Mindfulness

 

What is Mindfulness?

Mindfulness has been defined as a mental state achieved by focusing one’s awareness on the present moment, while calmly acknowledging and accepting one’s feelings, thoughts, bodily sensations, and surrounding environment through a gentle, nurturing lens. Mindfulness also involves acceptance, meaning that we pay attention to our thoughts and feelings without judging them—without believing, for instance, that there’s a “right” or “wrong” way to think or feel in a given moment. When we practice mindfulness, our thoughts tune into what we’re sensing in the present moment rather than rehashing the past, getting stuck in the present, or worrying about the future.  

What Are The Benefits of Mindfulness?

Mindfulness focused counseling can help all people, regardless of age, gender, or presenting problems.  By focusing on techniques to be present and avoid engaging in distressing thoughts, feelings, and behaviors, clients achieve inner peace and acceptance while also increasing their confidence in being able to resolve personal and relationship conflicts. Mindfulness is especially important during emotionally overwhelming experiences, as the practice can often help individuals maintain a sense of control.  Mindfulness enables people to become better able to separate themselves from negative thoughts, emotions, and bodily sensations that may be present, often before they become too overwhelming. Those who are able to achieve this state of awareness may find it easier to then implement other therapeutic strategies to address any potentially harmful cognitions in order to prevent negative outcomes. Regular mindfulness practice is believed to help further psychological insight and emotional healing, over time.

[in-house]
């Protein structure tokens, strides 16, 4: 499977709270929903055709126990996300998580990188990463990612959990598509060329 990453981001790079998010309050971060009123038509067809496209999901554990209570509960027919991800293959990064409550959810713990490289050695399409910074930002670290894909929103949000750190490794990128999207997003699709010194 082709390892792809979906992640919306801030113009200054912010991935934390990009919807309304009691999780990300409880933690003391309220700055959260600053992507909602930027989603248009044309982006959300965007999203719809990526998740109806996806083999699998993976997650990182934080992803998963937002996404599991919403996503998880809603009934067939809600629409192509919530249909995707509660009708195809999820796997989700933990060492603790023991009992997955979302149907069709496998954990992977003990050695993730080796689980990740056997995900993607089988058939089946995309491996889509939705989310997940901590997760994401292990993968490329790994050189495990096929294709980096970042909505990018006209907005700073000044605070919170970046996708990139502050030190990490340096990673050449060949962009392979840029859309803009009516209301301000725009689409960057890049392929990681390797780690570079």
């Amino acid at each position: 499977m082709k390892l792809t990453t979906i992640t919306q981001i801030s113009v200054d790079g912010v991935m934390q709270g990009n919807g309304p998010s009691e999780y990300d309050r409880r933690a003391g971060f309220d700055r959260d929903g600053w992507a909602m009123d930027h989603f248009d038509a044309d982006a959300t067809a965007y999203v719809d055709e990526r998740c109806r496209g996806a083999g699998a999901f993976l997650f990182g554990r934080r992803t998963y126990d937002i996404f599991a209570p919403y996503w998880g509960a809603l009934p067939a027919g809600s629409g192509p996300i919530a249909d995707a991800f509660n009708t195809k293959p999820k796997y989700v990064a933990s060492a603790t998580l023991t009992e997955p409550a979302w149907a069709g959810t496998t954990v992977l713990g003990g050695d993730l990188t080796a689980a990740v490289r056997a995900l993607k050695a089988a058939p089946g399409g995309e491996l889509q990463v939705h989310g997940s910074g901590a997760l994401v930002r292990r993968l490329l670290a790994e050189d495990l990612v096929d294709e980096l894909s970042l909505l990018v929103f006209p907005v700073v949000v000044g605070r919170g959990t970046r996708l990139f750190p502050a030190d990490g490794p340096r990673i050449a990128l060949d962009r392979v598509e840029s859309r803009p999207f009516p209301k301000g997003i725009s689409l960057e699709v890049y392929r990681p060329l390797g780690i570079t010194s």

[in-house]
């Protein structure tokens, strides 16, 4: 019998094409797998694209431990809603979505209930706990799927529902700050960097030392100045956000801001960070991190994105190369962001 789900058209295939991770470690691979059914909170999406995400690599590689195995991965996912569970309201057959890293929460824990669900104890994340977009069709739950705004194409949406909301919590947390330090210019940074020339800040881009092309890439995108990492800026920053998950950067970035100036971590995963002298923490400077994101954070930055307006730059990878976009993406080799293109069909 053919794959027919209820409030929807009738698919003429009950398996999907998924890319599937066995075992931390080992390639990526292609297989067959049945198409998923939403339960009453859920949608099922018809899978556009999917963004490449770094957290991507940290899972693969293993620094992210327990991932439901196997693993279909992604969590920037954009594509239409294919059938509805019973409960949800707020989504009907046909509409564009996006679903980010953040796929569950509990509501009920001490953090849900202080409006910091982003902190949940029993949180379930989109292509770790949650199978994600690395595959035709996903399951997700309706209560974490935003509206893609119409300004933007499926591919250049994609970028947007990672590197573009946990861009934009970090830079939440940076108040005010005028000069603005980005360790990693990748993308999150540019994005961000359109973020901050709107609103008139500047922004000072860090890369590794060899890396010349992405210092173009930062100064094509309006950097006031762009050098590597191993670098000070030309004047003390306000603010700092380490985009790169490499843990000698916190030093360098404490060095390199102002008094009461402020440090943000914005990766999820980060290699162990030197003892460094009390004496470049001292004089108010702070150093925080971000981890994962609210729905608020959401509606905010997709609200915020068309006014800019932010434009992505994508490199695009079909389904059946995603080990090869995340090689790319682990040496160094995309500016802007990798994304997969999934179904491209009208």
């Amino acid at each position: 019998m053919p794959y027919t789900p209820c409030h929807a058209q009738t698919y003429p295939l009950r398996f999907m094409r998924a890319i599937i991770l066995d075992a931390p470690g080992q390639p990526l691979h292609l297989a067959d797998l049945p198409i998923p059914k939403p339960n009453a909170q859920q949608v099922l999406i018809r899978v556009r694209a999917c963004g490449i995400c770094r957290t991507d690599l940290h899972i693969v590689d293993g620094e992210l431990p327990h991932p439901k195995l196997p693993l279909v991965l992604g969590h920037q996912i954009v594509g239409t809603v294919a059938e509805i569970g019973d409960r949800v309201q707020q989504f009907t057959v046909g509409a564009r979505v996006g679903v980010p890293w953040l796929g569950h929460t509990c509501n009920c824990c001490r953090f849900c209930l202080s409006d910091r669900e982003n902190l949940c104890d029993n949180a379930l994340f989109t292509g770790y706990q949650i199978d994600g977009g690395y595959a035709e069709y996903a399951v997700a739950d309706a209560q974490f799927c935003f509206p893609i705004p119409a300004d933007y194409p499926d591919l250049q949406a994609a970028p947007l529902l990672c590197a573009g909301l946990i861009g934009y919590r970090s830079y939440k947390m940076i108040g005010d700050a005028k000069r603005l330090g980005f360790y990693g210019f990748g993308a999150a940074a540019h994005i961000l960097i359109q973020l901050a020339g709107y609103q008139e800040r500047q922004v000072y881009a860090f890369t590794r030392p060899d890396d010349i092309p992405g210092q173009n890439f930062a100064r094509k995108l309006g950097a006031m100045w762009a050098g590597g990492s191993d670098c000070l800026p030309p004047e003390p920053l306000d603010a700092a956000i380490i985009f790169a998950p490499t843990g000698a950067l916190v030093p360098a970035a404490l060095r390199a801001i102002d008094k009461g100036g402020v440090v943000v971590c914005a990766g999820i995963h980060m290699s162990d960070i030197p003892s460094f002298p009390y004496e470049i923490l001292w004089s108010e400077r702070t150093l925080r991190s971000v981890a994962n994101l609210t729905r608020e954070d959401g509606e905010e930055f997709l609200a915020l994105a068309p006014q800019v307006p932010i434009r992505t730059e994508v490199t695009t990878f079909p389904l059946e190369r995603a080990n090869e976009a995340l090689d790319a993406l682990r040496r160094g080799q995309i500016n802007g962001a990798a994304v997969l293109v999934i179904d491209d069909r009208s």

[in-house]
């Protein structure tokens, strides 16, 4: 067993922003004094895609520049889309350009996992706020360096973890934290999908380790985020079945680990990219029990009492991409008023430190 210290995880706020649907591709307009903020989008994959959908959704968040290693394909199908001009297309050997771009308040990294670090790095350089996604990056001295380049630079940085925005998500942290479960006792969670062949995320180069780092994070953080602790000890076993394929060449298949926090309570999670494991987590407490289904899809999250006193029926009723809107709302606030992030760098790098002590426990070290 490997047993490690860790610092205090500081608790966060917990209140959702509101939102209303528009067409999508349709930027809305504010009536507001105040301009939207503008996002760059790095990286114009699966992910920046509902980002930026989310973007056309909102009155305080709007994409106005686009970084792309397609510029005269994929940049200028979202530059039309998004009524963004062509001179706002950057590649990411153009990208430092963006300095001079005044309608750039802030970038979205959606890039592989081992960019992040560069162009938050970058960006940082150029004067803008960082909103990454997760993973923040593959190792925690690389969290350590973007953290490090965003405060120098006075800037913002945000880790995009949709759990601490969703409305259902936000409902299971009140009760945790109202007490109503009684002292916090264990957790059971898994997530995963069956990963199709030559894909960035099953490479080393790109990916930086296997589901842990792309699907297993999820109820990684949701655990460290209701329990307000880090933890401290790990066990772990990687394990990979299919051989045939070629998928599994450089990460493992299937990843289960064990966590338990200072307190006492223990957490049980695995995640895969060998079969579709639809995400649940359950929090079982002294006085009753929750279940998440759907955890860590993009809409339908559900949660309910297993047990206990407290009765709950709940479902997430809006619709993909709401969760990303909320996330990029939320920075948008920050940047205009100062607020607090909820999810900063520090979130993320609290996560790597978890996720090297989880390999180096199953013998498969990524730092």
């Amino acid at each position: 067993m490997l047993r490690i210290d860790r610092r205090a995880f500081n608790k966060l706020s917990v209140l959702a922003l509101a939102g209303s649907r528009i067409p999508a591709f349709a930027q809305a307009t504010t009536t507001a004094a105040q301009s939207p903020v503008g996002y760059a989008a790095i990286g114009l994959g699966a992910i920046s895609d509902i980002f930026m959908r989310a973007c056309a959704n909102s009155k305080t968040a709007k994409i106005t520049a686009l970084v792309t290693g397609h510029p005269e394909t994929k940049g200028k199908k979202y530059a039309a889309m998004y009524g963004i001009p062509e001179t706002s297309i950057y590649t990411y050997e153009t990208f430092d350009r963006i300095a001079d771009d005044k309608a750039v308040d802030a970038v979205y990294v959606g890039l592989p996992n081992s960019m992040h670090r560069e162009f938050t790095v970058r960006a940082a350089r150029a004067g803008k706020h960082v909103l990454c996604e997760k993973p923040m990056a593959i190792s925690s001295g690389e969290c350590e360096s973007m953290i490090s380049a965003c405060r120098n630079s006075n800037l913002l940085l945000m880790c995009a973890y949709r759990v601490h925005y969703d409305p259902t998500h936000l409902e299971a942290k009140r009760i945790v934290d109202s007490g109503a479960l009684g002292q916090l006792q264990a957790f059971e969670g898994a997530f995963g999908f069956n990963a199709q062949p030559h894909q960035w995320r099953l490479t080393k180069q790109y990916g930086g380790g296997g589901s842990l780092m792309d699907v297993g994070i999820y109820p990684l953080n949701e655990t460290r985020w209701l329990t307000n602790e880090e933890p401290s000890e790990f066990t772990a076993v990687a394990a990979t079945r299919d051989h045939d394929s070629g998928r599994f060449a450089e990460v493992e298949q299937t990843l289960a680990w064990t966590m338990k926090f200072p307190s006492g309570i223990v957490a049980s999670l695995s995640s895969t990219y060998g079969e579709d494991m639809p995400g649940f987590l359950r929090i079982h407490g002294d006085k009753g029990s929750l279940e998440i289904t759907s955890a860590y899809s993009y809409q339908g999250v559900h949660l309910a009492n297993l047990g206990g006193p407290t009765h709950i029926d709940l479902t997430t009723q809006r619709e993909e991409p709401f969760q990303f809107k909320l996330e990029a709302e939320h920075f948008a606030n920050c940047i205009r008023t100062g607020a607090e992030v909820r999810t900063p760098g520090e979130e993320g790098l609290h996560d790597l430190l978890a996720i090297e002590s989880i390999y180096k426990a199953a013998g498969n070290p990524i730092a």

Who Benefits From Mindfulness?

Mindfulness-based interventions, generally aimed at relieving symptoms of stress, mental health concerns, and physical pain, can be used to address and treat a range of symptoms and concerns such as:

  • Anger
  • Anxiety
  • Attention, concentration, learning and memory deficits
  • Chronic stress
  • Depression
  • Emotional regulation
  • Mood swings
  • Self-Esteem, self-acceptance and self-worth
  • Social skills and relationship challenges

How Does Mindfulness Work?  

Typically people go to great measures to avoid feeling unpleasant emotions.  We often use distraction, avoidance, or are triggered by old patterns to impulsively react, resulting in negative attention and outcomes. Rather than trying to avoid or eliminate negative emotions, one learns to change their relationship with these emotions by practicing meditation and other mindfulness exercises. These activities re-balance neural networks, allowing the client to move away from automatic negative responses toward an understanding that there are other ways to respond to situations. By developing a routine mindfulness practice, clients can use these techniques whenever they start to feel overwhelmed by negative emotions. For example, when sadness occurs and starts to bring up the usual negative associations that trigger a relapse of depression, the client is equipped with tools that will help them replace negative thought patterns with positive ones.

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